Between a creek and a hard place

Concrete citizen fears his property’s value will plummet
By Jason Miller

Bill Chamness has a problem with water. His property, located at 7639 S. Superior Ave. in Concrete, has a neighbor that doesn’t respect his boundaries.

Lorenzen Creek runs through a shallow channel along the northern edge of Chamness’ eight acres. The land here is nearly flat, causing the creek to travel at an almost imperceptible pace and allowing any silt in the water to settle out and fill the channel.

That’s exactly what happened last winter, when above-average levels of snow, warmth, and rain combined to flood areas usually safe from such events.

Chamness’ property was one such area. Burdened with silt from a Burpee Hill mudslide, Lorenzen Creek made its way to Chamness’ flat land, slowed down, dropped its silt, overflowed its channel, and let itself into Chamness’ home.

“I didn’t care so much about the buildings on my property; but now I’m concerned that the property itself will be left unusable for future development,” said Chamness. He is trying to sell the property, which has been in his family for decades.

Missed opportunity
Chamness appeared before the Concrete Town Council in early 2009, informing them of his situation and saying he’d begun a conversation with Wendy Cole, an area habitat biologist for the Department of Fisheries. From Concrete officials’ perspective, dredging the creek at the point where it entered Chamness’ property seemed a logical solution, since it had been done in the past.

Not necessarily, said Cole, who noted the salmon and cutthroat trout present in the creek, and told Mayor Judd Wilson and Public Works Director Alan Wilkins that any dredging—a short-term solution at best—would have to be done in a carefully prescribed manner and during a “fish window” from July 1 through Oct. 15, when the number of fish present in the creek were at their lowest point.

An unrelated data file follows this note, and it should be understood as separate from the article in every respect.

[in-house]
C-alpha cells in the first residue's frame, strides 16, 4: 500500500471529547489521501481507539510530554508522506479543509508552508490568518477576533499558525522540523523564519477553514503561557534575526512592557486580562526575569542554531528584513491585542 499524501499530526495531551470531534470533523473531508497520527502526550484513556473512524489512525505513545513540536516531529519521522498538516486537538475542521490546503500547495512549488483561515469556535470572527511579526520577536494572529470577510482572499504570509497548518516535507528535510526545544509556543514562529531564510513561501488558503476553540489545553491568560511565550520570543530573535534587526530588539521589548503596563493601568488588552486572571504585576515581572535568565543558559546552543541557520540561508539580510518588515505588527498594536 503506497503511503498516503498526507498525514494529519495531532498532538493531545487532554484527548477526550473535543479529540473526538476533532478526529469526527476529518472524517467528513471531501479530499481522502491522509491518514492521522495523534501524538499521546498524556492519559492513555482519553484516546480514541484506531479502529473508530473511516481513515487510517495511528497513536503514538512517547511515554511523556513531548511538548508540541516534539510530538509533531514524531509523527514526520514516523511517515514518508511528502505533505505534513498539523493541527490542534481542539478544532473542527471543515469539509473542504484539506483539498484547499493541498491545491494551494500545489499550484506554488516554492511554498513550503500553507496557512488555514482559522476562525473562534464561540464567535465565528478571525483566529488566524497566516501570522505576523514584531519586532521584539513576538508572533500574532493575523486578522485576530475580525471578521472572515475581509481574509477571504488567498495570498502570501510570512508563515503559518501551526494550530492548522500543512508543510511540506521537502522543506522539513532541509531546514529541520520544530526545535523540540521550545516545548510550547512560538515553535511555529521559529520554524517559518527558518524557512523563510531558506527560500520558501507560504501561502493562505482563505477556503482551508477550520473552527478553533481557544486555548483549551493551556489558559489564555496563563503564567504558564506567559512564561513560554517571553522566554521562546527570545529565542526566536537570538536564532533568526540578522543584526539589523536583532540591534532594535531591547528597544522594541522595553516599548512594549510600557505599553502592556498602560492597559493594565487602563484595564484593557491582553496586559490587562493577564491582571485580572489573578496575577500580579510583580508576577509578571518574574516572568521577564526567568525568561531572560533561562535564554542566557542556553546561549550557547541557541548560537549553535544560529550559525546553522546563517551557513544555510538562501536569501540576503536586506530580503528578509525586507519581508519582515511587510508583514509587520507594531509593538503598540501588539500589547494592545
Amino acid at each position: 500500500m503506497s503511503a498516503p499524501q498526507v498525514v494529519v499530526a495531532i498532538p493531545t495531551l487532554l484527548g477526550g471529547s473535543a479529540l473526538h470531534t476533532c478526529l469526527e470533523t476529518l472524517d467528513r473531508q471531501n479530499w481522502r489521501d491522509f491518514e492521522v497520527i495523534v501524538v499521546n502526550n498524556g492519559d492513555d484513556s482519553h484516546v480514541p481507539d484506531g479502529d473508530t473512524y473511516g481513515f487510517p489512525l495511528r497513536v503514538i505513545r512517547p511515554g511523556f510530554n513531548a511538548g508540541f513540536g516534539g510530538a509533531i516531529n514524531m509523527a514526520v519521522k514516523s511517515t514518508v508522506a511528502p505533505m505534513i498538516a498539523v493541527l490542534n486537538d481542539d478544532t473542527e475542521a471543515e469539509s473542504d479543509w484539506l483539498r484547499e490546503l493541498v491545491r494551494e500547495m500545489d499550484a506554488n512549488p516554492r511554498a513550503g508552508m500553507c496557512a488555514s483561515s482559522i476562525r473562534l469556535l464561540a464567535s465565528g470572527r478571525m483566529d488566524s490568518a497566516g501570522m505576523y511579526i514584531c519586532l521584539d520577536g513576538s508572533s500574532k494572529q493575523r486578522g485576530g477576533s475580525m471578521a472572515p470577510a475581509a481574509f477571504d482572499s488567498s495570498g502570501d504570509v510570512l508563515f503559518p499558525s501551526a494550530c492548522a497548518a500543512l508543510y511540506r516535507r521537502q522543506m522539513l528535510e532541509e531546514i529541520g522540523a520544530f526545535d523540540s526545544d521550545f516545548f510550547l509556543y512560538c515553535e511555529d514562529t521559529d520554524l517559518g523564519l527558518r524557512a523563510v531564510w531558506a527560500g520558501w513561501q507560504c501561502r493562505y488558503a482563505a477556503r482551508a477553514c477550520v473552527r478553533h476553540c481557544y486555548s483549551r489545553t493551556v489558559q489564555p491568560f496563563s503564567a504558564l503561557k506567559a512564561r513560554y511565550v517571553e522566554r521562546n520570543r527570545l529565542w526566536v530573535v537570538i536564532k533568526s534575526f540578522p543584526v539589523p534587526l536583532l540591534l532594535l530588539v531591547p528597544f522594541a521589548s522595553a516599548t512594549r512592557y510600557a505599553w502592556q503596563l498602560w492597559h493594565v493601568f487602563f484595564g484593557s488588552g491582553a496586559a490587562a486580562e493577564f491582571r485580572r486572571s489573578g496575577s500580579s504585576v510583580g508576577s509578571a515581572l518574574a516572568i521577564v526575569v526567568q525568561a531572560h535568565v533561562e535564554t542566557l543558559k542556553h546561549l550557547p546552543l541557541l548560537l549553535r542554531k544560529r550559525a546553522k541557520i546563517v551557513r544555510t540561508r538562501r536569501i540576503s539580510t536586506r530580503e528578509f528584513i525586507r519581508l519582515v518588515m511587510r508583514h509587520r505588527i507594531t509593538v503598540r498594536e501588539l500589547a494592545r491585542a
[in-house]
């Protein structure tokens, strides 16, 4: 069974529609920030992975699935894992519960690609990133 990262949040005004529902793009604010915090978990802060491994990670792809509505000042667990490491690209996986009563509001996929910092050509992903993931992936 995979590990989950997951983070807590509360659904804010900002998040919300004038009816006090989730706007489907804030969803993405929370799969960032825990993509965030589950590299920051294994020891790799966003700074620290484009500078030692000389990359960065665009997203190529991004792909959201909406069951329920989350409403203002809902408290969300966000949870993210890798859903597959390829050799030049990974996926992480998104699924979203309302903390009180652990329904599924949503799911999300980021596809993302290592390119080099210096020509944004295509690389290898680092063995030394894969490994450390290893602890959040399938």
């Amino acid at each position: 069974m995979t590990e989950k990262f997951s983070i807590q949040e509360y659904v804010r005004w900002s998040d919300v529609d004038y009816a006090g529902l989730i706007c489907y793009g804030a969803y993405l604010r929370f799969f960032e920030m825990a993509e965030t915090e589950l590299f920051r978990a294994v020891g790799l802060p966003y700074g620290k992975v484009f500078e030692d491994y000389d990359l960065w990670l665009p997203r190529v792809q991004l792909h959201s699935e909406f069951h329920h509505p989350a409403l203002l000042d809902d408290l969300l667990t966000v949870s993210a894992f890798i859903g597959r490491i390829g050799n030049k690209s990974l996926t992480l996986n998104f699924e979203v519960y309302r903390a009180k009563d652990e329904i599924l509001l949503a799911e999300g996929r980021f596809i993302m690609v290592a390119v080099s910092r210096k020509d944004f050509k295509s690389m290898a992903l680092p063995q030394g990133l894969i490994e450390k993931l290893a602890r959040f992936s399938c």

Town officials missed that window this year and pressed Cole to let them dredge this fall, a position that brought Cole to town for a Nov. 10 meeting with Mayor Judd Wilson, Public Works Director Alan Wilkins, Assistant Public Works Director Rich Philips, and Chamness.

Town officials came to the table with dredging as the solution, and met with little change on Fisheries’ part.

“In dry or low-water periods, we permit dredging all the time. It’s just not a good long-term solution,” said Cole, who reminded officials of the fish window and wondered why they hadn’t applied for the necessary permits during the first several months of 2009 in order to dredge during the period when it was lawful.

“This just seems like poor planning to me,” said Cole. “Didn’t you call the county to help you, as I suggested?”

“We’re spending most of our time at the wastewater treatment plant and other things,” Public Works Director Alan Wilkins responded. “We’re too busy.”

“You’re too busy to make a phone call?” asked Cole. “I don’t hear that you’re trying too hard to find solutions.”

“I have other things to do than worry about stupid fish,” said Wilkins.

Mayor Wilson summed up the town’s position with one question to Cole: “I just want to know what’s more important, fish or people?” he asked.

“I want to help people,” said Cole. “I seek solutions where people can be helped without harming fish.”

“If there’s no money, there’s no money”
The dredging solution isn’t as straight-forward as it seems at first glance. Fisheries requires any dredging operation to first bypass the section of creek that’s being dredged, meaning that the flow of water must remain uninterrupted—pumped around the work area.

That’s problematic at best for Concrete, said Wilkins, which doesn’t have the equipment or the staff to undertake such a project. Its 5-yard dumptruck also is unsuitable, he said. Skagit County has the equipment and could help, but they couldn’t do it without charging, said Wilkins, and Concrete simply doesn’t have the money to pay for a project of that scale.

“If there’s no money, there’s no money,” he said.

“Aren’t there grants?” asked Cole.

“They’re drying up,” said Wilkins.

Short-term solutions, long-term ideas
For now, sandbagging will keep the creek in its channel. Mayor Wilson and the Concrete High School wrestling team have placed sandbags in the northeast corner of Chamness’ property, where the creek had rerouted itself to form a pond in the southwest corner.

During the Nov. 10 meeting, Wilkins suggested rerouting the creek to make it run along the eastern edge of Silo Park and into a manmade pond with an island. From there, a new channel would allow the water to meander, dropping its silt load before running along the northern edge of State Route 20 and eventually rejoining its current channel near Concrete-Sauk Valley Road.

After a follow-up meeting, Fisheries officials seem willing to accept his proposal.

Posted 12.14.09

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